In examining the reports and the literature, it is unclear as to the relationship between domestic violence and Super Bowl Sunday. While there is no causal relationship, there is clearly anecdotal evidence from shelters that suggest that Super Bowl is a day where domestic violence is an issue. Yet, it is important to look beyond causal relationships to reflect on the structural factors that contribute to the issue of domestic violence. As Jackson Katz, co-founder and director of MVP Strategies, noted to me, the issues of alcohol abuse, gambling, the ubiquity of parties and social interactions increasing the opportunity for conflict, and the presence at home (people are less likely to be working on the weekend), provides a structural reality to reflect on the issue of domestic violence.

Continue reading @ A Super Failure: Domestic Violence and Football’s Big Game | The Feminist Wire.

The Economics of the Super Bowl: On ‘The Woodstock for the 1%’ | Urban Cusp

The Economics of the Super Bowl:

On ‘The Woodstock for the 1%’

By David J. Leonard

UC Columnist, Eye on Culture

America’s biggest unofficial national holiday, Super Bowl Sunday, is more than a football game. It is a celebration of military prowess (in 2011, the Navy spent 450,000 tax-payer dollars to conduct its 2011 flyover), excess, and a culture of wealth. With tickets going for $3,000-4,000 a piece, and millions of dollars going to local businesses (although this number is often overstated), the economics of the Super Bowl are as important as questions about Rob Gronkowski’s injury and the potential dominance of Giants defensive line. Yet, the economic question transcends the issues of the “local economy” as the Super Bowl is yet another party for the rich, by the rich, and of the rich.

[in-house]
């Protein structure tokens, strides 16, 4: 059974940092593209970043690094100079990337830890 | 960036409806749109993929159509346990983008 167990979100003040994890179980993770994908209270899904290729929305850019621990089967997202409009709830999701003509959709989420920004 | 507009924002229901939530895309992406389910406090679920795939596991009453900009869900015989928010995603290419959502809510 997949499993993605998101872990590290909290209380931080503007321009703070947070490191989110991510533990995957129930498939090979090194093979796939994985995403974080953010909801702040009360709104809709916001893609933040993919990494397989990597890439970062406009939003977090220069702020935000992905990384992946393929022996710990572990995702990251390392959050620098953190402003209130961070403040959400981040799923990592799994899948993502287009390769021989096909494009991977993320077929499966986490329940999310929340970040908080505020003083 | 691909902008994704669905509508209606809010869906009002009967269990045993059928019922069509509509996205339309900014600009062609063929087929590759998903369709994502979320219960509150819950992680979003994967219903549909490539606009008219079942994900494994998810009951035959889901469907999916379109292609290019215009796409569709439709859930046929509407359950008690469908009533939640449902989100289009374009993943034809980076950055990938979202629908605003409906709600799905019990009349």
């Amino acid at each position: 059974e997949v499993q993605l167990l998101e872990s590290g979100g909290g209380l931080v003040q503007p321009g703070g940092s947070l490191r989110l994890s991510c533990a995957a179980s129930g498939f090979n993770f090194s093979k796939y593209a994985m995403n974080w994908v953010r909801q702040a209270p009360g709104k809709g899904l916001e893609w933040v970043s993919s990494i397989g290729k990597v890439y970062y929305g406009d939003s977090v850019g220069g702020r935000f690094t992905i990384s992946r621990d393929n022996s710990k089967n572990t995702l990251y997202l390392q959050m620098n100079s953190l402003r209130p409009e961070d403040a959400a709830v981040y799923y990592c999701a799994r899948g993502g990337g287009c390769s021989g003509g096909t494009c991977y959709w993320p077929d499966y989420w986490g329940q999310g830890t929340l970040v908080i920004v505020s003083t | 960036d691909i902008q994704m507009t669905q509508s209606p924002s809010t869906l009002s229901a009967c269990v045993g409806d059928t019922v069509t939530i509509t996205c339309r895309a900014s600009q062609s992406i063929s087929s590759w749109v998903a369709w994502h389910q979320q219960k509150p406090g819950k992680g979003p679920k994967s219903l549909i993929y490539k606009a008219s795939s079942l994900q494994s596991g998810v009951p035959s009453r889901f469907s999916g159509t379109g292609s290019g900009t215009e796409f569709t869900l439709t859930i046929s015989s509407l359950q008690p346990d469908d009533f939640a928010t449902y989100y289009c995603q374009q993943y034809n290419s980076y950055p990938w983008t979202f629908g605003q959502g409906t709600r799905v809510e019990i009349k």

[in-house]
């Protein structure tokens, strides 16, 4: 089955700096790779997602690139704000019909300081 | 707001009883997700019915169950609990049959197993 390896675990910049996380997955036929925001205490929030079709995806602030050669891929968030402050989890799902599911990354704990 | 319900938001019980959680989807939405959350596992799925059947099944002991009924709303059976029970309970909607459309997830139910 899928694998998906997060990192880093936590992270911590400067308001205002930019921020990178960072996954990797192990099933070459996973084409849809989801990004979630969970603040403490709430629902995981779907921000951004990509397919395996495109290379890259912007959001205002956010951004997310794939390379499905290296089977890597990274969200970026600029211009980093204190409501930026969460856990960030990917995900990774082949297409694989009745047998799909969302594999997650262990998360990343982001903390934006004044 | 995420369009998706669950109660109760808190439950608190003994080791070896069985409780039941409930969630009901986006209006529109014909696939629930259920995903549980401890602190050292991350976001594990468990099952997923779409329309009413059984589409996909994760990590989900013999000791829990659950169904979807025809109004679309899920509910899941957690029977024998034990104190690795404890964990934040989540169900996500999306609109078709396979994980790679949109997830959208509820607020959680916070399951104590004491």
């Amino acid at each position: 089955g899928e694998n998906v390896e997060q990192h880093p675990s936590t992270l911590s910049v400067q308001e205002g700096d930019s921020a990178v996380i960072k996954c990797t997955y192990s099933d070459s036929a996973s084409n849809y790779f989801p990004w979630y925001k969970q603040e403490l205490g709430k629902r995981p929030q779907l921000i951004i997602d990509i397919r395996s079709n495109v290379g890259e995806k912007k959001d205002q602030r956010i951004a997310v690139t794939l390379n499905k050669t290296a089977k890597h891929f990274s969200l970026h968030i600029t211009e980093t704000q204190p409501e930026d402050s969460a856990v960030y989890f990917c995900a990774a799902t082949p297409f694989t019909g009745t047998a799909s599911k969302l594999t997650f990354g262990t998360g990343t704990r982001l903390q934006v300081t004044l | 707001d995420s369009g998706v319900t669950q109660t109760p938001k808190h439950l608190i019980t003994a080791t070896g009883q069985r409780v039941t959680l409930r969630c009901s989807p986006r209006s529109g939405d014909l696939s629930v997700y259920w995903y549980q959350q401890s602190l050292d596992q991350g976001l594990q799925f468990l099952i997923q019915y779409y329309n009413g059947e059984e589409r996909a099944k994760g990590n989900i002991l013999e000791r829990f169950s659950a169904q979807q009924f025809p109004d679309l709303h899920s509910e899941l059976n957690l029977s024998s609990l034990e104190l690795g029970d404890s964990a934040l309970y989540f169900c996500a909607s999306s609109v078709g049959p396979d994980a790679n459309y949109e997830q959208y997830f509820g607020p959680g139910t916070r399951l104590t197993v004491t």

“The Super Bowl is perennially the Woodstock for the 1%: a Romney-esque cavalcade of private planes, private parties, and private security,” writes Dave Zirin. Tony Koreheiser once described the Super Bowl as “a celebration of concentrated wealth,” while Dave Zirin, in his discussion of festivities in Detroit a few years back, identified the festivities as a 2-week “binge.” Still relevant today, Zirin describes the Super Bowl as little more than a cross between Lifestyles of the Rich and Famous and My Super Sweet 16:

Every Super Bowl Sunday, corporate executives and politicians exchange besotted, sodden backslaps, amidst an atmosphere that would shame Jack Abramoff. Only this year the bacchanalia — complete with ice sculptures peeing Grey Goose vodka and two tons of frozen lobster flown directly to the stadium — is happening in the United States’ most impoverished, ravaged city: Detroit.

The image of the Super Bowl as Americana, tailgates, beer and hot dogs, is a misnomer at best, given the predominance of America’s 1%. 2010 set a record for the number of private jets landing for a Super Bowl with 400, only to be left in the dust with 600 private jets in 2011. “For the private jet business, the Super Bowl is the, well, Super Bowl of private jet rentals. Every year, like monarchs to Mexico, a swarm of private jets descends on the big game to unload the rich and powerful football fans,” writes Robert Frank. There’s no tailgating under the tail fins, or downing buffalo wings on the wing of the G550. But for some reason, private-jetting and football have always gone well together for February’s big game.” The 2012 Super Bowl may surpass these past records.

Planes are not the only excess. According to one report, 35% ticket holders write off the game as a business expense. Highlighting the ways in which the Super Bowl is a party for billionaires, whether it be team owners, corporate executives, or other members of the 1%, the disparities and disconnect that will be on full display this Sunday, should give pause.

The 1% has a lot to celebrate at the Super Bowl given the amount of money generated because of the football game, very little of which goes to the players and the other people who make the game happen. According to Wall Street Journal report, over 5 million NFL fans will stimulate the economy through upgrading their television in anticipation of the game. Additionally, on average those watching the game spend 60 per person in food and merchandize. The Super Bowl is an economic bonanza.

Continue reading at  The Economics of the Super Bowl: On ‘The Woodstock for the 1%’ | Urban Cusp.